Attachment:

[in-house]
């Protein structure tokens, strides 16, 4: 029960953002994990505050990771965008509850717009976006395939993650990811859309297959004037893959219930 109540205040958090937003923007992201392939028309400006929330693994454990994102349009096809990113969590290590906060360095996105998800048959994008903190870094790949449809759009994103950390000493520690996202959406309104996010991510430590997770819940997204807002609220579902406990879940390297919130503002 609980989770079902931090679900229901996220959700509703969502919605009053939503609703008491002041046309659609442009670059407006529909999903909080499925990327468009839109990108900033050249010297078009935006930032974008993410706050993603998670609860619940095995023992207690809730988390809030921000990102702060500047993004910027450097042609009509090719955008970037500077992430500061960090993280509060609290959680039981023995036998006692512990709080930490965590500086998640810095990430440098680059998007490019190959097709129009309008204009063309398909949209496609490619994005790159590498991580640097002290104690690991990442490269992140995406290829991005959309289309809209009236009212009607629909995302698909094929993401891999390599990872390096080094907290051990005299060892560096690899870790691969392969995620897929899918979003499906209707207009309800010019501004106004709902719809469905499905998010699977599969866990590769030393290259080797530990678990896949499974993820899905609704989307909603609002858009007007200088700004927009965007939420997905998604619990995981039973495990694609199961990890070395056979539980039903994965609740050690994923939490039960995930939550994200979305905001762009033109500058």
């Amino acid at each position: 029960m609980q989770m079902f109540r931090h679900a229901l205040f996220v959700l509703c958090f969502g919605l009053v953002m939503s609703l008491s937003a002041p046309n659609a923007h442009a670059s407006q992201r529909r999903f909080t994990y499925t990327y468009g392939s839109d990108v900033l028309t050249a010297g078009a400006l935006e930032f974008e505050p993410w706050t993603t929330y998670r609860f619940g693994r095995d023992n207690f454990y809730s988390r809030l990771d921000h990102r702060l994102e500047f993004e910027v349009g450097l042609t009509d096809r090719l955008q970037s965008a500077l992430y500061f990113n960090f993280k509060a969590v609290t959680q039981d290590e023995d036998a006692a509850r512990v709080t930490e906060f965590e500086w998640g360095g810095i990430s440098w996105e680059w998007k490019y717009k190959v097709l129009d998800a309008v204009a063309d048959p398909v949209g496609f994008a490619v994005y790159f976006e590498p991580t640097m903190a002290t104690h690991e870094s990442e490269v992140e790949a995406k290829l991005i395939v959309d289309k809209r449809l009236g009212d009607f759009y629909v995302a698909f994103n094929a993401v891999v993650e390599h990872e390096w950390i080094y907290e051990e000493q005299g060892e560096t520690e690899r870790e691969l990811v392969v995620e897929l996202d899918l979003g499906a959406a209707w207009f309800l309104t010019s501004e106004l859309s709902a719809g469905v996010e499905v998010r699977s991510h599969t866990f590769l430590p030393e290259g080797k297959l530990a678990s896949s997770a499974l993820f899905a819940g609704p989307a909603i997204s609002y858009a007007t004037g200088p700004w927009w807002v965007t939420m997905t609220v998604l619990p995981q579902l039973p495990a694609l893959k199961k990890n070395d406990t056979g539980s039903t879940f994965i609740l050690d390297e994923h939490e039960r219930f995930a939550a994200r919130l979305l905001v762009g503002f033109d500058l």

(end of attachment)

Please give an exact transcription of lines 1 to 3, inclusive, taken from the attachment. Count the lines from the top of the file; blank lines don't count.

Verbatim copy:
[in-house]
């Protein structure tokens, strides 16, 4: 029960953002994990505050990771965008509850717009976006395939993650990811859309297959004037893959219930 109540205040958090937003923007992201392939028309400006929330693994454990994102349009096809990113969590290590906060360095996105998800048959994008903190870094790949449809759009994103950390000493520690996202959406309104996010991510430590997770819940997204807002609220579902406990879940390297919130503002 609980989770079902931090679900229901996220959700509703969502919605009053939503609703008491002041046309659609442009670059407006529909999903909080499925990327468009839109990108900033050249010297078009935006930032974008993410706050993603998670609860619940095995023992207690809730988390809030921000990102702060500047993004910027450097042609009509090719955008970037500077992430500061960090993280509060609290959680039981023995036998006692512990709080930490965590500086998640810095990430440098680059998007490019190959097709129009309008204009063309398909949209496609490619994005790159590498991580640097002290104690690991990442490269992140995406290829991005959309289309809209009236009212009607629909995302698909094929993401891999390599990872390096080094907290051990005299060892560096690899870790691969392969995620897929899918979003499906209707207009309800010019501004106004709902719809469905499905998010699977599969866990590769030393290259080797530990678990896949499974993820899905609704989307909603609002858009007007200088700004927009965007939420997905998604619990995981039973495990694609199961990890070395056979539980039903994965609740050690994923939490039960995930939550994200979305905001762009033109500058």
């Amino acid at each position: 029960m609980q989770m079902f109540r931090h679900a229901l205040f996220v959700l509703c958090f969502g919605l009053v953002m939503s609703l008491s937003a002041p046309n659609a923007h442009a670059s407006q992201r529909r999903f909080t994990y499925t990327y468009g392939s839109d990108v900033l028309t050249a010297g078009a400006l935006e930032f974008e505050p993410w706050t993603t929330y998670r609860f619940g693994r095995d023992n207690f454990y809730s988390r809030l990771d921000h990102r702060l994102e500047f993004e910027v349009g450097l042609t009509d096809r090719l955008q970037s965008a500077l992430y500061f990113n960090f993280k509060a969590v609290t959680q039981d290590e023995d036998a006692a509850r512990v709080t930490e906060f965590e500086w998640g360095g810095i990430s440098w996105e680059w998007k490019y717009k190959v097709l129009d998800a309008v204009a063309d048959p398909v949209g496609f994008a490619v994005y790159f976006e590498p991580t640097m903190a002290t104690h690991e870094s990442e490269v992140e790949a995406k290829l991005i395939v959309d289309k809209r449809l009236g009212d009607f759009y629909v995302a698909f994103n094929a993401v891999v993650e390599h990872e390096w950390i080094y907290e051990e000493q005299g060892e560096t520690e690899r870790e691969l990811v392969v995620e897929l996202d899918l979003g499906a959406a209707w207009f309800l309104t010019s501004e106004l859309s709902a719809g469905v996010e499905v998010r699977s991510h599969t866990f590769l430590p030393e290259g080797k297959l530990a678990s896949s997770a499974l993820f899905a819940g609704p989307a909603i997204s609002y858009a007007t004037g200088p700004w927009w807002v965007t939420m997905t609220v998604l619990p995981q579902l039973p495990a694609l893959k199961k990890n070395d406990t056979g539980s039903t879940f994965i609740l050690d390297e994923h939490e039960r219930f995930a939550a994200r919130l979305l905001v762009g503002f033109d500058l």